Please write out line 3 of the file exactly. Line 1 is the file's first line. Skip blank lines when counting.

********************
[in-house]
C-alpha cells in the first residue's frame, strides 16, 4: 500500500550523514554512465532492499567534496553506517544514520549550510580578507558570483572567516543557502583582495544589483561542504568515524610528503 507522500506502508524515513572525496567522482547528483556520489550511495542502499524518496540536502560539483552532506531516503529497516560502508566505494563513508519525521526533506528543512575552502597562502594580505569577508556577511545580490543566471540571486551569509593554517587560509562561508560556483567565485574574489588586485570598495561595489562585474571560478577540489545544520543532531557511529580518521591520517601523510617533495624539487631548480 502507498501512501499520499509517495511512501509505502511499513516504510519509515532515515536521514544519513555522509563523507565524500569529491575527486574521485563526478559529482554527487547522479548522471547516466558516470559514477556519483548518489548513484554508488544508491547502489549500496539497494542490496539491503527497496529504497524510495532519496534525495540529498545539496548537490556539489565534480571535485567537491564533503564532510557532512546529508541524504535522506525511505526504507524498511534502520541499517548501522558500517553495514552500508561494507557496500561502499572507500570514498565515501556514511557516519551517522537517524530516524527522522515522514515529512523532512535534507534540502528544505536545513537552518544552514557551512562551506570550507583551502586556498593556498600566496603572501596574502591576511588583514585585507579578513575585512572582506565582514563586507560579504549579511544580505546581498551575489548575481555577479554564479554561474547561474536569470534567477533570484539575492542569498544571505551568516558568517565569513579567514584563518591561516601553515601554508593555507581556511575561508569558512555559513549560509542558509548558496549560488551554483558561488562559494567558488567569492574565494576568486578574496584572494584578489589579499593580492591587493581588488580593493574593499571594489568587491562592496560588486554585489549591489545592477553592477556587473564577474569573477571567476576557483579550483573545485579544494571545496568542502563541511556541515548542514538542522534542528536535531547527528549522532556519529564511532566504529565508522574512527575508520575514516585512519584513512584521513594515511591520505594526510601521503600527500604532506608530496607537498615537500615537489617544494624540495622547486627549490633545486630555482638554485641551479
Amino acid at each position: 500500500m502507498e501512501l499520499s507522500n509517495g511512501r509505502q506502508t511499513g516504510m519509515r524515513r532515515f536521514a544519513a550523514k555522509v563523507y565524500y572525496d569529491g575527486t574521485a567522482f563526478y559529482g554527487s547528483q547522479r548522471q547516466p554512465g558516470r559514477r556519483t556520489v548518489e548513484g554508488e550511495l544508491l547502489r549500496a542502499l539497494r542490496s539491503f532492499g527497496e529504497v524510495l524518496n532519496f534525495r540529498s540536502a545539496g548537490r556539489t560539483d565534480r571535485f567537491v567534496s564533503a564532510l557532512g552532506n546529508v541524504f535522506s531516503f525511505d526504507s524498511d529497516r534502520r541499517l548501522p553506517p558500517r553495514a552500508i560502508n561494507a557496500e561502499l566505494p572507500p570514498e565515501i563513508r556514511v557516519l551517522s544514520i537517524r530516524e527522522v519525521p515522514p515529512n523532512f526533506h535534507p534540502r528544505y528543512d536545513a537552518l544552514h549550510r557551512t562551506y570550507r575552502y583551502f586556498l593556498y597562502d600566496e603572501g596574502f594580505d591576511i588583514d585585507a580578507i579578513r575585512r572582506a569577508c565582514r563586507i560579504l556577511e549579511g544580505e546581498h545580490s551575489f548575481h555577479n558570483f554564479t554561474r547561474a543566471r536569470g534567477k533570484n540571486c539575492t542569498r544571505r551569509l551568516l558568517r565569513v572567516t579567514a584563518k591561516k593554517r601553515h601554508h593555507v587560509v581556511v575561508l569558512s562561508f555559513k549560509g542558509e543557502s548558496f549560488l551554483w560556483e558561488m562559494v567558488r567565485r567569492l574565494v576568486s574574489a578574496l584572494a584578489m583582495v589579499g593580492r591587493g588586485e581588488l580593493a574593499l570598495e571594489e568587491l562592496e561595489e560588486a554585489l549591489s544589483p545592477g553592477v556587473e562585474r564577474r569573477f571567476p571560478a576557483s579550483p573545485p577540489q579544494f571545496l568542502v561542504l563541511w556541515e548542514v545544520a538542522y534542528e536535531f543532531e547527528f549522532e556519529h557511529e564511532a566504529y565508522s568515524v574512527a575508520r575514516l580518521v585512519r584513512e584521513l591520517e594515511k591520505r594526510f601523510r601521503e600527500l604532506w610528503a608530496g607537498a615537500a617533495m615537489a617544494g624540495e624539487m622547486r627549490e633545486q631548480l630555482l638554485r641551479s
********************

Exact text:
Amino acid at each position: 500500500m502507498e501512501l499520499s507522500n509517495g511512501r509505502q506502508t511499513g516504510m519509515r524515513r532515515f536521514a544519513a550523514k555522509v563523507y565524500y572525496d569529491g575527486t574521485a567522482f563526478y559529482g554527487s547528483q547522479r548522471q547516466p554512465g558516470r559514477r556519483t556520489v548518489e548513484g554508488e550511495l544508491l547502489r549500496a542502499l539497494r542490496s539491503f532492499g527497496e529504497v524510495l524518496n532519496f534525495r540529498s540536502a545539496g548537490r556539489t560539483d565534480r571535485f567537491v567534496s564533503a564532510l557532512g552532506n546529508v541524504f535522506s531516503f525511505d526504507s524498511d529497516r534502520r541499517l548501522p553506517p558500517r553495514a552500508i560502508n561494507a557496500e561502499l566505494p572507500p570514498e565515501i563513508r556514511v557516519l551517522s544514520i537517524r530516524e527522522v519525521p515522514p515529512n523532512f526533506h535534507p534540502r528544505y528543512d536545513a537552518l544552514h549550510r557551512t562551506y570550507r575552502y583551502f586556498l593556498y597562502d600566496e603572501g596574502f594580505d591576511i588583514d585585507a580578507i579578513r575585512r572582506a569577508c565582514r563586507i560579504l556577511e549579511g544580505e546581498h545580490s551575489f548575481h555577479n558570483f554564479t554561474r547561474a543566471r536569470g534567477k533570484n540571486c539575492t542569498r544571505r551569509l551568516l558568517r565569513v572567516t579567514a584563518k591561516k593554517r601553515h601554508h593555507v587560509v581556511v575561508l569558512s562561508f555559513k549560509g542558509e543557502s548558496f549560488l551554483w560556483e558561488m562559494v567558488r567565485r567569492l574565494v576568486s574574489a578574496l584572494a584578489m583582495v589579499g593580492r591587493g588586485e581588488l580593493a574593499l570598495e571594489e568587491l562592496e561595489e560588486a554585489l549591489s544589483p545592477g553592477v556587473e562585474r564577474r569573477f571567476p571560478a576557483s579550483p573545485p577540489q579544494f571545496l568542502v561542504l563541511w556541515e548542514v545544520a538542522y534542528e536535531f543532531e547527528f549522532e556519529h557511529e564511532a566504529y565508522s568515524v574512527a575508520r575514516l580518521v585512519r584513512e584521513l591520517e594515511k591520505r594526510f601523510r601521503e600527500l604532506w610528503a608530496g607537498a615537500a617533495m615537489a617544494g624540495e624539487m622547486r627549490e633545486q631548480l630555482l638554485r641551479s